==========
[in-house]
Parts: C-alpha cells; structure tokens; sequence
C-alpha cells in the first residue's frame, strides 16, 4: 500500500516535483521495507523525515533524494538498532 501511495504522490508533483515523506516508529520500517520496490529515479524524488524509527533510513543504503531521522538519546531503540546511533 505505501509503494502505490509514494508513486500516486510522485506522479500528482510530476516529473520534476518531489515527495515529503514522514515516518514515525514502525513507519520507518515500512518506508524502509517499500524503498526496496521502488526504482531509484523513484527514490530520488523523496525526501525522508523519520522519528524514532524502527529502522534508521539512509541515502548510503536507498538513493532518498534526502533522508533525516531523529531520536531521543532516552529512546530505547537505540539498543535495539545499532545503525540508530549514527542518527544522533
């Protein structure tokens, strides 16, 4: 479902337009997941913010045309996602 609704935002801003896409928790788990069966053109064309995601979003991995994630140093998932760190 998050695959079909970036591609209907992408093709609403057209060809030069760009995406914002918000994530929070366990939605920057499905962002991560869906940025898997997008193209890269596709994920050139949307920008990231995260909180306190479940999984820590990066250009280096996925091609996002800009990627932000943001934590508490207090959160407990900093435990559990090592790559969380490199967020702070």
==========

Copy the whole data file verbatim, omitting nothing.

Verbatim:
[in-house]
Parts: C-alpha cells; structure tokens; sequence
C-alpha cells in the first residue's frame, strides 16, 4: 500500500516535483521495507523525515533524494538498532 501511495504522490508533483515523506516508529520500517520496490529515479524524488524509527533510513543504503531521522538519546531503540546511533 505505501509503494502505490509514494508513486500516486510522485506522479500528482510530476516529473520534476518531489515527495515529503514522514515516518514515525514502525513507519520507518515500512518506508524502509517499500524503498526496496521502488526504482531509484523513484527514490530520488523523496525526501525522508523519520522519528524514532524502527529502522534508521539512509541515502548510503536507498538513493532518498534526502533522508533525516531523529531520536531521543532516552529512546530505547537505540539498543535495539545499532545503525540508530549514527542518527544522533
């Protein structure tokens, strides 16, 4: 479902337009997941913010045309996602 609704935002801003896409928790788990069966053109064309995601979003991995994630140093998932760190 998050695959079909970036591609209907992408093709609403057209060809030069760009995406914002918000994530929070366990939605920057499905962002991560869906940025898997997008193209890269596709994920050139949307920008990231995260909180306190479940999984820590990066250009280096996925091609996002800009990627932000943001934590508490207090959160407990900093435990559990090592790559969380490199967020702070």